Prescribed burns and brush clearing in full swing

Prescribed burns or controlled burns are an important weapon in the fight against wildfires. They are controlled fires that burn vegetation in at-risk areas to try to prevent catastrophic destruction, but experts say this tool is not being used enough. 

Though it's getting late in the season, folks near Salinas saw the evidence of a scary, but much-needed, pre-planned, controlled burn to rid a high fire prone area of grass, brush and debris that could promote a destructive runaway wildfire.

"What we're looking at doing statewide is increasing when possible; the areas that we do burns, I believe this last year we've done approximately 15,000 to 20,000 acres of burns. The bulk of that are occurring on private lands," said Cal Fire Deputy Chief for Fire Planning Scott Witt.

Experts say much more of this is needed.

"I'd put the number at maybe 40,000 acres total, so a tiny area frankly. So, now we're trying to come up to the people and say maybe 250,000 to 200,000 acres trying maybe to go in California maybe in the next 5 years," said UC Berkeley Fire Scientist and Professor Scott Stevens.

Orinda's Wildcat Canyon Road was closed most of the day, as it will be each day this week, to clear as much brush as possible from under big trees. This low-lying stuff is called ladder vegetation that can allow fire to reach the crowns of big trees, the key way major wild land fires get started. Finally, the state has provided major funding for this.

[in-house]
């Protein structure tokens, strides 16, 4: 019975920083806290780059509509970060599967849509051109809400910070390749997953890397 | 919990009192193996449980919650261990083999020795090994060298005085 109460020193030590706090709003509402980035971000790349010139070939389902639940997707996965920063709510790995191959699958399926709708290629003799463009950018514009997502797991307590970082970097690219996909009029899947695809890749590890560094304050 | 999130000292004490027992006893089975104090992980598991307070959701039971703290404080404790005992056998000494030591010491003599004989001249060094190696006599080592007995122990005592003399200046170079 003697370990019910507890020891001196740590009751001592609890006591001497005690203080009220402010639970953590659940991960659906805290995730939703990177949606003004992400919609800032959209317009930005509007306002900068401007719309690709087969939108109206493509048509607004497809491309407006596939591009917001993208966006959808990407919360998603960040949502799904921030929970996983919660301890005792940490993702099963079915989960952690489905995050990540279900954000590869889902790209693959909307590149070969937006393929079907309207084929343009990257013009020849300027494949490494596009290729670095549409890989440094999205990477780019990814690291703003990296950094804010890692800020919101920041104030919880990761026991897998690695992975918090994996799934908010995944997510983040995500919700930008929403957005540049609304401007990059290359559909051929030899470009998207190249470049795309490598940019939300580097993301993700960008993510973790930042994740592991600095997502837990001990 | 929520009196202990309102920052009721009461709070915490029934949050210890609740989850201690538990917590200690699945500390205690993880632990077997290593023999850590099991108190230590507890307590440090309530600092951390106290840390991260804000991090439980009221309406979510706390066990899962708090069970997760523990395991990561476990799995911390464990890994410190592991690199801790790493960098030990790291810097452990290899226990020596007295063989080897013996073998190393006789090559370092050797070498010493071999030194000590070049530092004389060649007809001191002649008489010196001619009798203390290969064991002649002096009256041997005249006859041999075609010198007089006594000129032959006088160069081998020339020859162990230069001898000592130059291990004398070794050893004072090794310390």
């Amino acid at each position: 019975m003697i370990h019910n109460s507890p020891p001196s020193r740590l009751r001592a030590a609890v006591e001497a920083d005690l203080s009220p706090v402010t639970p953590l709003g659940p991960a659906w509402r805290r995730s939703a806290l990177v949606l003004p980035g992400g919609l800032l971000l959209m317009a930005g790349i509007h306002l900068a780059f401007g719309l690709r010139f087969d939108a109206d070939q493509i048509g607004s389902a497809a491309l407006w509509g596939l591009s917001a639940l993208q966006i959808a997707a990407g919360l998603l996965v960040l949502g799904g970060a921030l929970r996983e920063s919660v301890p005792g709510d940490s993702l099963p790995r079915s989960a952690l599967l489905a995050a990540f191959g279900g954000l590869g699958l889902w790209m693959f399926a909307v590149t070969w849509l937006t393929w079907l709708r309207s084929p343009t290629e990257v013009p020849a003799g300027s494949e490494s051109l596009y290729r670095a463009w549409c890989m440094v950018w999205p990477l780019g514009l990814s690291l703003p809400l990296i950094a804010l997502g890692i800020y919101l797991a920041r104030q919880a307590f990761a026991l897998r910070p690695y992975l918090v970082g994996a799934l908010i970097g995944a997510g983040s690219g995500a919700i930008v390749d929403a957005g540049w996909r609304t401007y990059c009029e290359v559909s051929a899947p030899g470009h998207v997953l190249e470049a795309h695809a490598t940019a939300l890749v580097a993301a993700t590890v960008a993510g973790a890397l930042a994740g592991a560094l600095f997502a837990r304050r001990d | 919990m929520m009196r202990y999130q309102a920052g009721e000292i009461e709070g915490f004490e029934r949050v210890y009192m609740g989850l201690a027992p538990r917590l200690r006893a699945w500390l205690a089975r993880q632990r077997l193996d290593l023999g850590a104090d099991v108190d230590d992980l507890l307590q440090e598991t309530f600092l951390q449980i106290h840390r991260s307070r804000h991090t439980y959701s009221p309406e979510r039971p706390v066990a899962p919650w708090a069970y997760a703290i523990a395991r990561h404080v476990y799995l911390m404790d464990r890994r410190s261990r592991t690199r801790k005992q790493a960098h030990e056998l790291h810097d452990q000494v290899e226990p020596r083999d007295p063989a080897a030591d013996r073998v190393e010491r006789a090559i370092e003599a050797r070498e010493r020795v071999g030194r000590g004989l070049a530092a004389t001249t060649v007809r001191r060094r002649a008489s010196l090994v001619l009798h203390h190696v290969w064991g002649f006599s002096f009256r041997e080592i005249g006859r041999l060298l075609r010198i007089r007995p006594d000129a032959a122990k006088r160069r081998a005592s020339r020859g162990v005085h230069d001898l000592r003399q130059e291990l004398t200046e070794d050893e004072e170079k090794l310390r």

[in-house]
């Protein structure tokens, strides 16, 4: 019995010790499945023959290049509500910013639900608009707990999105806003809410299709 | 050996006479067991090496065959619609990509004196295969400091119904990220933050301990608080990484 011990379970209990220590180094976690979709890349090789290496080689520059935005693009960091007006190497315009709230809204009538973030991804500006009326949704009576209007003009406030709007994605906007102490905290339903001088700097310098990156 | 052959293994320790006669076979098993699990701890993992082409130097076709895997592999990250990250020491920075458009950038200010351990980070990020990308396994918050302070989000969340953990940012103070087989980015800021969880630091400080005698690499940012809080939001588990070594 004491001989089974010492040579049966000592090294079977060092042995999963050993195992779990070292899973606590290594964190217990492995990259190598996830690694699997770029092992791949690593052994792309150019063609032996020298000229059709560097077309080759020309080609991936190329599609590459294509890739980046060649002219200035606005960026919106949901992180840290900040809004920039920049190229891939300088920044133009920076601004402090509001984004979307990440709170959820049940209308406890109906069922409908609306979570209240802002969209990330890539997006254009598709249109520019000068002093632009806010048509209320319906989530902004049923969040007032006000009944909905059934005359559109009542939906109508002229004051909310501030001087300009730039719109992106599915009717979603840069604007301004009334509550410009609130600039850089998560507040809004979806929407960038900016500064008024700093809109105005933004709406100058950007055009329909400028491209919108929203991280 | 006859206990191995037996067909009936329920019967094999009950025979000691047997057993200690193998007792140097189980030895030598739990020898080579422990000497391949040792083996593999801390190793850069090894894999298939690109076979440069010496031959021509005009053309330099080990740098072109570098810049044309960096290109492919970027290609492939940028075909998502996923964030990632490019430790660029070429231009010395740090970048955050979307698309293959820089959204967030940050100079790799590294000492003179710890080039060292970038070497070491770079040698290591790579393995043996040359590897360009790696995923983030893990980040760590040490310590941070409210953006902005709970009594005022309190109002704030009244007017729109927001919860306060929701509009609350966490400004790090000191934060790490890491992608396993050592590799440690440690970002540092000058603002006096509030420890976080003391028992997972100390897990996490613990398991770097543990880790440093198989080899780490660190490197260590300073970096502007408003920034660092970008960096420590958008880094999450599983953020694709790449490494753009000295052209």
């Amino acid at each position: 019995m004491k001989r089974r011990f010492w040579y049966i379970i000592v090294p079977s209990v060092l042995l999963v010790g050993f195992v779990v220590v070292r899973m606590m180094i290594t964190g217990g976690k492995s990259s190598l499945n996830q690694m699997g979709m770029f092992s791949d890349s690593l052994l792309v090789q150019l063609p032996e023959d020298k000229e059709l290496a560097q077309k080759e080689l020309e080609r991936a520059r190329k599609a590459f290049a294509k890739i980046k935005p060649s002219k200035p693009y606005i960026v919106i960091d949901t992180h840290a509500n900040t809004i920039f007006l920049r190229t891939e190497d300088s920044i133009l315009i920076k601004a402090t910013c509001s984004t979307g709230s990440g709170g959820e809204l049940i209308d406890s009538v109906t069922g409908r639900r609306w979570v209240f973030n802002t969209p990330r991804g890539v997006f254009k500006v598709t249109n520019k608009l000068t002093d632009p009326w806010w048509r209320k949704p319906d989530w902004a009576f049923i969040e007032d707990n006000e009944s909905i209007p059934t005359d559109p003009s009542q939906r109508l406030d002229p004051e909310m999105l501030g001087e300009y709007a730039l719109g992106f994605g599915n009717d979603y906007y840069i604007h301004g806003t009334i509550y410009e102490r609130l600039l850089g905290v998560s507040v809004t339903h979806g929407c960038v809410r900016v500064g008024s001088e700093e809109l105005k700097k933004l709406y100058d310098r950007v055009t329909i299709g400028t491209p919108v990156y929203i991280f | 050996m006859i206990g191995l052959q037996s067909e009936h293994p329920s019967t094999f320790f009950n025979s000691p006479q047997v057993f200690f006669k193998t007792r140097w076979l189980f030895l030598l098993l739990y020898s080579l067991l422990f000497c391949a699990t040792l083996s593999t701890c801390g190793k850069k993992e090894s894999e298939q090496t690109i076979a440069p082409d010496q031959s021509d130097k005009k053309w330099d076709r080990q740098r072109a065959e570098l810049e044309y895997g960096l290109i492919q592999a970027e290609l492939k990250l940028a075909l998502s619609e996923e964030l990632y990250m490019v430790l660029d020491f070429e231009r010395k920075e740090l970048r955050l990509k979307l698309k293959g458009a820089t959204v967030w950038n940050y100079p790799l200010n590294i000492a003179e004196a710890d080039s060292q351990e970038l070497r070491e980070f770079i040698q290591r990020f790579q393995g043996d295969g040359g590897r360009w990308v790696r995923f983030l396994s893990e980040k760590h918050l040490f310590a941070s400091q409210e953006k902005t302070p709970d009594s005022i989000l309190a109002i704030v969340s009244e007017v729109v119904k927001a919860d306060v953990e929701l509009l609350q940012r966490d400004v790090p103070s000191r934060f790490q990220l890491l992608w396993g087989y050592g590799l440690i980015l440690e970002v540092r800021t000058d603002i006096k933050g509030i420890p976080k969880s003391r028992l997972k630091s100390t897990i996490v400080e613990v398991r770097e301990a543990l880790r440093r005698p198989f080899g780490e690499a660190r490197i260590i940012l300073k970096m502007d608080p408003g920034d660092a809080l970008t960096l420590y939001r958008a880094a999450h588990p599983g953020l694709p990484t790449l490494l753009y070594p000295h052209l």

"$200 million year right now are actually available for forest restoration and prescribed fire. Those kinds of numbers never existed in California," said Professor Stevens.

On Monday afternoon, about three dozen people from 13 countries involved in international disaster management came to see what California is doing in fire wildfire disaster mitigation.

"We are basically showing them incident command systems as well as the National Incident Management System, so we are basically showcasing the U.S.  system of disaster response." said Nickolai Stoehr of the U.S. Forest Service's International Program. This comes at a time when both massive brush clearing projects and prescribed burns are being ramped up tremendously to avoid repeats of previous epic fire storms."

Just with the mega fires we've been having; all the various fires of the last few years we have to and we have to do fuel mitigation work and create these fuel breaks so fir e suppression personal have a chance and so do the citizens to get out alive," said Moraga-Orinda Fire Fuel Break Manager Jim Call.

To compare, Florida control burns more than a million acres a year which has seriously reduced the number of run away fire there.